In the podcast the question was brought up why Madame would do K this favor and buy him some time. I think it’s pretty simple. Firstly, I think Madame likes K in one way or another even if she makes a less nice remarks about replicants earlier in the movie. And what about the scene when she is in his apartment, sips and then says “And what happens if I finish this drink?” and stares at him knowingly. You can see a whiff of disappointment in her reaction to K not really responding to that.
Obviously, there’s also the enormous gratitude she must feel towards him after he tells her that he took care of the secret mission she had sent him on. He basically saved the order of the world and was loyal to her (or so she thinks). On top of that, there’s the guilt because she has to assume the experience of killing the offspring is what made him go off baseline. Earlier, K had clearly indicated to her that he doesn’t feel comfortable doing what she’s asking him to do. (The “I didn’t know that saying ‘no’ was an option” quip scene.) So, Madame owes him in more than one way.
Yes, exactly. Well said.
The only question I’d add to that is: I thought it was pretty dumb of the movie for her to accept the child is dead, just like that… but does she believe him without proof because she’s gullible or is lying so alien to K that his word is (usually) as good as proof? Does it go against his programming to lie to his boss?
I forgot which scene it was, but at some point someones says that replicants–not sure if referring to replicants in general or K’s specific Nexus series–can’t/don’t lie.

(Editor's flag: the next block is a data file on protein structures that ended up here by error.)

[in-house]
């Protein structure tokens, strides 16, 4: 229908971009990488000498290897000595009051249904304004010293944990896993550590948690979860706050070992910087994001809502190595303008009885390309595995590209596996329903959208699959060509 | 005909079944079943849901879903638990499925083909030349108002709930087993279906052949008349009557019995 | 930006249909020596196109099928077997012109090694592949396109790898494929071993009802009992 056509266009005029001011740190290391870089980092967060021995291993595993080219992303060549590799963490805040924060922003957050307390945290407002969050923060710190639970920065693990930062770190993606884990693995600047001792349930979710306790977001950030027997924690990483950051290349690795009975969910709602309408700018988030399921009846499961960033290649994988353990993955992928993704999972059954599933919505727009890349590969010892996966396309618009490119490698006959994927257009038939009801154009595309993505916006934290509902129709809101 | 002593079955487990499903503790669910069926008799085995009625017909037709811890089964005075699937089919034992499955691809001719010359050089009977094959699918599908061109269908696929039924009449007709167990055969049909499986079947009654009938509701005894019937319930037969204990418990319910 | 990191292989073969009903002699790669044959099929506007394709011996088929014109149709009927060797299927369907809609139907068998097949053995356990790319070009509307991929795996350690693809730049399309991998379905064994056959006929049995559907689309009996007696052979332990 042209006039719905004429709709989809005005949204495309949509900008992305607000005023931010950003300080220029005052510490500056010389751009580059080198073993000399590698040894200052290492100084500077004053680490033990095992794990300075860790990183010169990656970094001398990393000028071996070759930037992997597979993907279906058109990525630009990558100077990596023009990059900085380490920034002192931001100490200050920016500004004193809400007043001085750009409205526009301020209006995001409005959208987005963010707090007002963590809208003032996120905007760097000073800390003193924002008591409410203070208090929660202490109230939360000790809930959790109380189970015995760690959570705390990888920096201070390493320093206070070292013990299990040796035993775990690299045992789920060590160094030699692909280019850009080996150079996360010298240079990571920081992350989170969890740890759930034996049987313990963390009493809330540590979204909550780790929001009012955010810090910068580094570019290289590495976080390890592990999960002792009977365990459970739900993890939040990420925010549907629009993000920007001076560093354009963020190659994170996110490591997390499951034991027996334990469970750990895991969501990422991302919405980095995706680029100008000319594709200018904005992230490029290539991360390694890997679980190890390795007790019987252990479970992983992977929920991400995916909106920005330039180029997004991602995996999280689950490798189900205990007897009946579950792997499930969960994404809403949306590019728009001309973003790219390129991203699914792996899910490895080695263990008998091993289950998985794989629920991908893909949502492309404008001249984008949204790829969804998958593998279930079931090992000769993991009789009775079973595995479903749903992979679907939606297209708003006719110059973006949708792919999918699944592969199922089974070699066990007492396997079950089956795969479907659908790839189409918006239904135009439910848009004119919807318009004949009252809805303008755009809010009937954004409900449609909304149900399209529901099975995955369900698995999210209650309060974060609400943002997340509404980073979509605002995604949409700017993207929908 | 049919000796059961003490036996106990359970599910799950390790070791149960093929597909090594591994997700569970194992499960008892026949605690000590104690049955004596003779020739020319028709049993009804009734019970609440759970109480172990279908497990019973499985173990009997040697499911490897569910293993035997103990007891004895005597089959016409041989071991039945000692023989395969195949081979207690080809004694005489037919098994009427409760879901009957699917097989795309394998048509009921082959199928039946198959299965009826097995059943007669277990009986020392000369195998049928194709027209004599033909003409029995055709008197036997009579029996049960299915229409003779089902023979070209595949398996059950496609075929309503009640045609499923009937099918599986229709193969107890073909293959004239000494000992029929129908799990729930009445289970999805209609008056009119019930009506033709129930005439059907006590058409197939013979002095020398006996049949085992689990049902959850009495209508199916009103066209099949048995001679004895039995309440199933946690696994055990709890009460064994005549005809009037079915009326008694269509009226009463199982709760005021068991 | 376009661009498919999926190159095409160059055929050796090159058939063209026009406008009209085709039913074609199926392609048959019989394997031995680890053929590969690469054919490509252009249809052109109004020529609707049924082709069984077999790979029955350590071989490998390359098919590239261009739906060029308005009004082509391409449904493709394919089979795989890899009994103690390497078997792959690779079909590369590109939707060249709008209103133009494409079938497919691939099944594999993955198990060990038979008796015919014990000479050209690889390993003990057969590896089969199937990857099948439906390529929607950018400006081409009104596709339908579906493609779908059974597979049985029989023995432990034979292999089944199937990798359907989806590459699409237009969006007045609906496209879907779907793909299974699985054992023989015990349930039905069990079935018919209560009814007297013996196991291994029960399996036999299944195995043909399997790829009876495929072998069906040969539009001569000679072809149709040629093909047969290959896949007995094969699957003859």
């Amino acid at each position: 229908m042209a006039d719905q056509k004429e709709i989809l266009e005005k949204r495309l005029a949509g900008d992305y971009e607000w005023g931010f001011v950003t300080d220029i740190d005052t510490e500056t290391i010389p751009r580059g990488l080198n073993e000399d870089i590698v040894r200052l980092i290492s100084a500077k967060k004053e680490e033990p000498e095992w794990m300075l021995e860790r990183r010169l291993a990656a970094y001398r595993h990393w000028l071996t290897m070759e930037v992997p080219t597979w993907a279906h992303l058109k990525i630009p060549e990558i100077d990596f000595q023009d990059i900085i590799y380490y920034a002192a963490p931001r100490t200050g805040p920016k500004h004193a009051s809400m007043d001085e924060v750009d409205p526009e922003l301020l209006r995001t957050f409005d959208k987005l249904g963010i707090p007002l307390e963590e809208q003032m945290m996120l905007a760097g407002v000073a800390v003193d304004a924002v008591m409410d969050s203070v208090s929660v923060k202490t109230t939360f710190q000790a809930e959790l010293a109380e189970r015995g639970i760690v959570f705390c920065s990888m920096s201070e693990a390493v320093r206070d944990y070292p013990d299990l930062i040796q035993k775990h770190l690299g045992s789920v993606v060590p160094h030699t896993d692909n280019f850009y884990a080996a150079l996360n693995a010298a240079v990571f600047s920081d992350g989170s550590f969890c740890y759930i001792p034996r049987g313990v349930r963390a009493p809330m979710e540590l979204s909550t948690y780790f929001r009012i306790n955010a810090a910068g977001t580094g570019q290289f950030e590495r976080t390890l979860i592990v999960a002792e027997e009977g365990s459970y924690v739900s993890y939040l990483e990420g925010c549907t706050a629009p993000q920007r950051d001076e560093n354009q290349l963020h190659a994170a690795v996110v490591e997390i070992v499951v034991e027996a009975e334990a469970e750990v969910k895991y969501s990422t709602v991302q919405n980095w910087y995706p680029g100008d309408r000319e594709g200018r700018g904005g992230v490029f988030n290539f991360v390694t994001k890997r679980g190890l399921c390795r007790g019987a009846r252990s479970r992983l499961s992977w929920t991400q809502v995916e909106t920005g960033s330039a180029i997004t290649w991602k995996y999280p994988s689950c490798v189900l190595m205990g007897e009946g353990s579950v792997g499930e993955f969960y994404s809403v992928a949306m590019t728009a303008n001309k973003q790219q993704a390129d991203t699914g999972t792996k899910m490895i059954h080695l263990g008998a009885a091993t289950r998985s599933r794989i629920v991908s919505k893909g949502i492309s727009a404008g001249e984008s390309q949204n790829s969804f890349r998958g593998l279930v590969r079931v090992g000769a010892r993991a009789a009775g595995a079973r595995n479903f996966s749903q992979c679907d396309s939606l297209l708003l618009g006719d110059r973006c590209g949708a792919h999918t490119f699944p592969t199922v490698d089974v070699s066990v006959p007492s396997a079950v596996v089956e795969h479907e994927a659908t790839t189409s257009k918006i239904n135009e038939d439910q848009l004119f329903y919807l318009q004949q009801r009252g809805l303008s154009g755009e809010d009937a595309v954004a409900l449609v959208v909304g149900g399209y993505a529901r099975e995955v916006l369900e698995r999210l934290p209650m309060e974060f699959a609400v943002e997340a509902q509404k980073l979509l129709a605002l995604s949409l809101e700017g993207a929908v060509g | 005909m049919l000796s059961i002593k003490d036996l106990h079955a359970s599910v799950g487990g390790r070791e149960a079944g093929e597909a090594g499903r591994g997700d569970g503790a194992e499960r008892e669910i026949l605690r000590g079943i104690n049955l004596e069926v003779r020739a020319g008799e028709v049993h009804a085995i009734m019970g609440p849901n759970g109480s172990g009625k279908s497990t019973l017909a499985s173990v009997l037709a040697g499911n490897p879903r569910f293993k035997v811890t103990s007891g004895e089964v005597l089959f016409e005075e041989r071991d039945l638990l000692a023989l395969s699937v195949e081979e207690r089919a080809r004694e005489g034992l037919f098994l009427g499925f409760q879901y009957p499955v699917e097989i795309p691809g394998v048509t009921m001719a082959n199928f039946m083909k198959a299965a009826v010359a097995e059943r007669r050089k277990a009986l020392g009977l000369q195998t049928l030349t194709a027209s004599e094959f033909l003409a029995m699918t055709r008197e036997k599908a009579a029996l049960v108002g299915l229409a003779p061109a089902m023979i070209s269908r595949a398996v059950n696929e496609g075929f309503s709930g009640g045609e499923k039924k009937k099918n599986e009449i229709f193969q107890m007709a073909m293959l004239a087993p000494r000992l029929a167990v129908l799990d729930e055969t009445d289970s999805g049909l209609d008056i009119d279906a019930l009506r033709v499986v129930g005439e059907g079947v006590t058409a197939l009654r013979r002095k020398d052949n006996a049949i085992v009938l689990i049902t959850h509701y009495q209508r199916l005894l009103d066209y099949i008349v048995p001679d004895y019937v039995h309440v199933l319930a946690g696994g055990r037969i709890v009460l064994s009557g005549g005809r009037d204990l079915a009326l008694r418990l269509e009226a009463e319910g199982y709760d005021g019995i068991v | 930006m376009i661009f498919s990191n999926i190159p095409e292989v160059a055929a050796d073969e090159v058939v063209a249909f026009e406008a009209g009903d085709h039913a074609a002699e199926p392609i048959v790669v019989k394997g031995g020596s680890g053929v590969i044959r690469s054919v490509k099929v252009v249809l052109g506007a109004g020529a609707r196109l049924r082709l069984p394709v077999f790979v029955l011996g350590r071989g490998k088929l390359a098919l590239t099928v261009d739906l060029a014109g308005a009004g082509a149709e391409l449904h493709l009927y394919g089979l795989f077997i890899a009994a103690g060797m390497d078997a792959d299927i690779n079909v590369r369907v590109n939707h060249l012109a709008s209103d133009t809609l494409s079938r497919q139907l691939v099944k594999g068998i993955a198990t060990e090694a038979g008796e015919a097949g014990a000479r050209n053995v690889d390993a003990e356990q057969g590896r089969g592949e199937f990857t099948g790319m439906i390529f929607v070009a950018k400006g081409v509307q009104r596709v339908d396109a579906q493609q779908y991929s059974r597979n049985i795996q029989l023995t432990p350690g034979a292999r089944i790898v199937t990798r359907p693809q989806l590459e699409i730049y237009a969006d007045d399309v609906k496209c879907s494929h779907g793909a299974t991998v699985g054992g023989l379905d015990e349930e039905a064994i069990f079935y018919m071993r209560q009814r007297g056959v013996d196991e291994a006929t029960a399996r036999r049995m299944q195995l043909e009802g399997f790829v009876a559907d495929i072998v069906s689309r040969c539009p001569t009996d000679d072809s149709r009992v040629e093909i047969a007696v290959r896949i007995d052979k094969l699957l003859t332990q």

Yeah, not breaking her surveillance capailities is an assumption about her priorities I’m making, and not one supported by the text. I do think the movie supports her thinking (or maybe more accurately, simulating a person thinking) they have free will. And that’s just a super fascinating can of worms.
As for K, the moment he lies about retiring the child (which he at that point believes to be himself) he’s off the reservation. He’s come to a point where there’s an irreconcilable conflict between self-preservation and doing his job.
That’s Luv’s ironic “Because we never lie – I’m going to tell Mr Wallace you tried to kill me.”
The implication is clearly that replicants aren’t expected to lie. Even if the new improved and “obedient” models do.
Welp, China won’t be adding a lot to the international box office haul…
Wow, that’s got to be a gut punch. Crushed by a SyFy movie.
I’m glad the podcast liked it, although I would side with Kelly Wand that Ford was the weakest link. Mainly because of his script - I didn’t wait 30 years to see Deckard again just for him to complain about missing toasted cheese and to tell me what his favourite Elvis song was. In fact the insertion of all those references - Elvis, Nabokov, Sinatra, Treasure Island - felt really off. Mainly because their insertion imply the BR timeline diverged from our timeline after the 1960s which feels implausible (I want plausible killer android movies dammit!).